But I also consider it a privilege to speak before your class in particular, the Tuskegee class of 2012.
Thank you and good morning. I'm delighted to be here again today - it is always a pleasure to visit Kansas City. I first attended this conference almost a decade ago, when it was much smaller. The growth of this conference is one of the strongest affirmations of the importance of the work we do together. And this past year more than ever underscored the critical role of U.S. food assistance around the world. In any given year-not just in times of crisis-American farmers from more than 26 states provide food for our assistance programs. People here today know better than most the importance of our global leadership in providing help to those in need.
Last June when I visited Kansas City for this conference, the United States was in the midst of a full throttle response to crisis in the Horn of Africa. More than 13 million people in the dry lands of Djibouti, Ethiopia, Kenya, and Somalia were in urgent need of help, including more than three million in Somalia alone, where conflict exacerbated the most severe drought in 60 years. We had been tracking the potential of this crisis through the Famine Early Warning System (FEWSNET), a tool USAID has funded for the last 25 years that gives us much earlier and more precise data about climate conditions, projected rainfall, crop production and marketplace functioning. As a result of early warnings that FEWSNET began signaling in August 2010, we were able to have food pre-positioned by that fall.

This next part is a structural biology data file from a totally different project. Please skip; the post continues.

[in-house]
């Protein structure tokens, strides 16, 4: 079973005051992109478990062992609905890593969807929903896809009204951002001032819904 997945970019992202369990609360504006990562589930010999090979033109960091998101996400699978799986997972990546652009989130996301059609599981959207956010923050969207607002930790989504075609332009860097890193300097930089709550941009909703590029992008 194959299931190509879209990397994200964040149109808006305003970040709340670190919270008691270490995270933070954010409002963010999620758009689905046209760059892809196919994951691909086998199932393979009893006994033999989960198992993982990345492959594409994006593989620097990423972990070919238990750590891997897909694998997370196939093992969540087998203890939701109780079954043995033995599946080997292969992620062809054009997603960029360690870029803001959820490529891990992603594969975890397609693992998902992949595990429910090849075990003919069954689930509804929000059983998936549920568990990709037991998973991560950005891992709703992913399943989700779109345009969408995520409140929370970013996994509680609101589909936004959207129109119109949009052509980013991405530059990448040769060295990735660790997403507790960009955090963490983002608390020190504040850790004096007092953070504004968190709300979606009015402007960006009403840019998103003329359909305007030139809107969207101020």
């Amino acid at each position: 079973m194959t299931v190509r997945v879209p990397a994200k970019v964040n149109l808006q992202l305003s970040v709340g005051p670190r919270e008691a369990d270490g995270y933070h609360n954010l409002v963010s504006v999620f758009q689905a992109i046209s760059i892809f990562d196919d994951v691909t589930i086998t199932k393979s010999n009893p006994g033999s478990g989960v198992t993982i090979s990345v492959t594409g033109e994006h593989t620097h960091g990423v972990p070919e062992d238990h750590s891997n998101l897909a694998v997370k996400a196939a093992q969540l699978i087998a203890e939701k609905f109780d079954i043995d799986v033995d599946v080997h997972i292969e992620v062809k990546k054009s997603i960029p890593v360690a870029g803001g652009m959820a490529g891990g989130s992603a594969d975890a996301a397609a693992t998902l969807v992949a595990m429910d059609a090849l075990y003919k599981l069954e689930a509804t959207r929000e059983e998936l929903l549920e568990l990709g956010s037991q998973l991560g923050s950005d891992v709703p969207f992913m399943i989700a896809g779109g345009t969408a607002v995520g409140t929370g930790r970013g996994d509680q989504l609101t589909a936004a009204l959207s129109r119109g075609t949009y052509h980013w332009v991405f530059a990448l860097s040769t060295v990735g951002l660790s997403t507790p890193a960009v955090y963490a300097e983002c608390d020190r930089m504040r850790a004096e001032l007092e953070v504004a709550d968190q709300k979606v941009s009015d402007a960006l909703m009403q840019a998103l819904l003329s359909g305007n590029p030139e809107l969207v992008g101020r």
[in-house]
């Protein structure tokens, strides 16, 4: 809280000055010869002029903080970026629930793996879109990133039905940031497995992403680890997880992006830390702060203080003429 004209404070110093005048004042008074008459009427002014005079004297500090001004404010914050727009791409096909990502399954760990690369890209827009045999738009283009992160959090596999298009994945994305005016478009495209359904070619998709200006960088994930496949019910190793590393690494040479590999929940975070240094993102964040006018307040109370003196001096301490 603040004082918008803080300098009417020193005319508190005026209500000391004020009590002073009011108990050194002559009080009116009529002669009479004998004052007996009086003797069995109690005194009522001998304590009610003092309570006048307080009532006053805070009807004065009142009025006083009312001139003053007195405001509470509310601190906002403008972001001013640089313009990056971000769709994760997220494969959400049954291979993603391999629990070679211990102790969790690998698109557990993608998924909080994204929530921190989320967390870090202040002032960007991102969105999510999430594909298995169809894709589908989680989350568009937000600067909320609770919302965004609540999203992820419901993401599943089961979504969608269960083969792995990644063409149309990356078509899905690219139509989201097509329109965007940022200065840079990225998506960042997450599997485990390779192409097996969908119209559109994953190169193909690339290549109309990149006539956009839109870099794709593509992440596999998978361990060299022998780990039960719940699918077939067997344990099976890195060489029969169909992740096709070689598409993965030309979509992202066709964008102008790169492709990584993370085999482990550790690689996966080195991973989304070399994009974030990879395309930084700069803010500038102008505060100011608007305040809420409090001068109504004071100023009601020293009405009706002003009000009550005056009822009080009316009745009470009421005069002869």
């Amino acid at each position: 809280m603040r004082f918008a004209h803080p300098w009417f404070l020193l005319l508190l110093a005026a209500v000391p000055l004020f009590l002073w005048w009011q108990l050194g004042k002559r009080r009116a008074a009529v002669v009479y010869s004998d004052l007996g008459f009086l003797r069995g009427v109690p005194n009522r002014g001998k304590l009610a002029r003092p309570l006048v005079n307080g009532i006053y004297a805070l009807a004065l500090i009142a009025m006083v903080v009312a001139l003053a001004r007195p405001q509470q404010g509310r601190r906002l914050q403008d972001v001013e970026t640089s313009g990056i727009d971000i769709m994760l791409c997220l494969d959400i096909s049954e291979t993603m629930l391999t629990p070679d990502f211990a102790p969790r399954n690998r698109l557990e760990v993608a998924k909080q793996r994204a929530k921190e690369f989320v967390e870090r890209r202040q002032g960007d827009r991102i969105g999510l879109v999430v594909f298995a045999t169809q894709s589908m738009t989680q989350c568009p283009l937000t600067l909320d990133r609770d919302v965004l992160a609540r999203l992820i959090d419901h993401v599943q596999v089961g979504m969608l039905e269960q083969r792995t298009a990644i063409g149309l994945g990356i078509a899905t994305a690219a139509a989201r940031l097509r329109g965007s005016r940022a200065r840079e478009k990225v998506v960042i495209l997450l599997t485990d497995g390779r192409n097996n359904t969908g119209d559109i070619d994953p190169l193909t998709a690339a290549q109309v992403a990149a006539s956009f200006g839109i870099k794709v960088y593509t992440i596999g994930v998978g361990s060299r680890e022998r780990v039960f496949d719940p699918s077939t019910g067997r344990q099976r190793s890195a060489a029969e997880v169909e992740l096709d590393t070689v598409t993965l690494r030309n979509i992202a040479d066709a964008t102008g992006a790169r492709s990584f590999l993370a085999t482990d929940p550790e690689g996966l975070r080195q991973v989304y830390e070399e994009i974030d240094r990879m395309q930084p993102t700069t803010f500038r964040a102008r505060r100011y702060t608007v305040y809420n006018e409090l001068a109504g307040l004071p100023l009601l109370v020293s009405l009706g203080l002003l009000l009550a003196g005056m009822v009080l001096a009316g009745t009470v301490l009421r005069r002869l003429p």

Ladies and Gentlemen:
It is a great honor to address this forum on the challenge of delivering effective development assistance in a changing global landscape, characterized by what I call "the democratization of development."
The fact remains that almost seven million children, most of them in Sub-Saharan Africa and South Asia will die before they reach their fifth birthday. They won't attend kindergarten and they won't get backpacks or any other presents. Let's not be naïve. We know that preventable child death has always been a fact of life in human history. What is unique and what gives me pause both as the USAID Administrator and as a father is that for the first time in history we really do have the tools and know-how necessary to change this brutal fact of life. Many of them can in fact fit in the backpack. To demonstrate that to you I will show you some of my favorite ones.
Last year, for the first time in history, the majority of all people lived in cities. In China, the world's largest human migration in history continues to lead millions from the country's rural interior to its coast. In India, the migration pattern is North to South, from poorer states to megacities like Mumbai.